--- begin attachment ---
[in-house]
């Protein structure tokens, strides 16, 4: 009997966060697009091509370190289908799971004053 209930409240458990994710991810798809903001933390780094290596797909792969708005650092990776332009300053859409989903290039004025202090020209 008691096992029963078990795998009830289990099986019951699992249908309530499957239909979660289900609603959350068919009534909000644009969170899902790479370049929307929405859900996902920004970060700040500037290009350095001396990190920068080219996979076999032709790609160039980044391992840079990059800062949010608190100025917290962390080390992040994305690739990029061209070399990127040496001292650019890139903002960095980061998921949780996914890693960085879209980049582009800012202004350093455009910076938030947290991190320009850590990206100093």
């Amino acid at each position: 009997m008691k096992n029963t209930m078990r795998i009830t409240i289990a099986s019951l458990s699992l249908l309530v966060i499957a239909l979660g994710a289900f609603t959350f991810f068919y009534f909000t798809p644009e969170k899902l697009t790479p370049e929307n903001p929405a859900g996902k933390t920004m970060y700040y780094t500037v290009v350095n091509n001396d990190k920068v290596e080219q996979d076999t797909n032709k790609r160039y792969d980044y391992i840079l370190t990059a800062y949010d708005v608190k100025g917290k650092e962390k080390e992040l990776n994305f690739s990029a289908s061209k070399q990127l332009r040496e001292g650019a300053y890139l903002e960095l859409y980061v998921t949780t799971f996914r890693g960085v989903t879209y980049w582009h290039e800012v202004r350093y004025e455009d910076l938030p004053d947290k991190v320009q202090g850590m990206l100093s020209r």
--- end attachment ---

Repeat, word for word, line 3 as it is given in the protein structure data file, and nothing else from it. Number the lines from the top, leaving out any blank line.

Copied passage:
């Amino acid at each position: 009997m008691k096992n029963t209930m078990r795998i009830t409240i289990a099986s019951l458990s699992l249908l309530v966060i499957a239909l979660g994710a289900f609603t959350f991810f068919y009534f909000t798809p644009e969170k899902l697009t790479p370049e929307n903001p929405a859900g996902k933390t920004m970060y700040y780094t500037v290009v350095n091509n001396d990190k920068v290596e080219q996979d076999t797909n032709k790609r160039y792969d980044y391992i840079l370190t990059a800062y949010d708005v608190k100025g917290k650092e962390k080390e992040l990776n994305f690739s990029a289908s061209k070399q990127l332009r040496e001292g650019a300053y890139l903002e960095l859409y980061v998921t949780t799971f996914r890693g960085v989903t879209y980049w582009h290039e800012v202004r350093y004025e455009d910076l938030p004053d947290k991190v320009q202090g850590m990206l100093s020209r």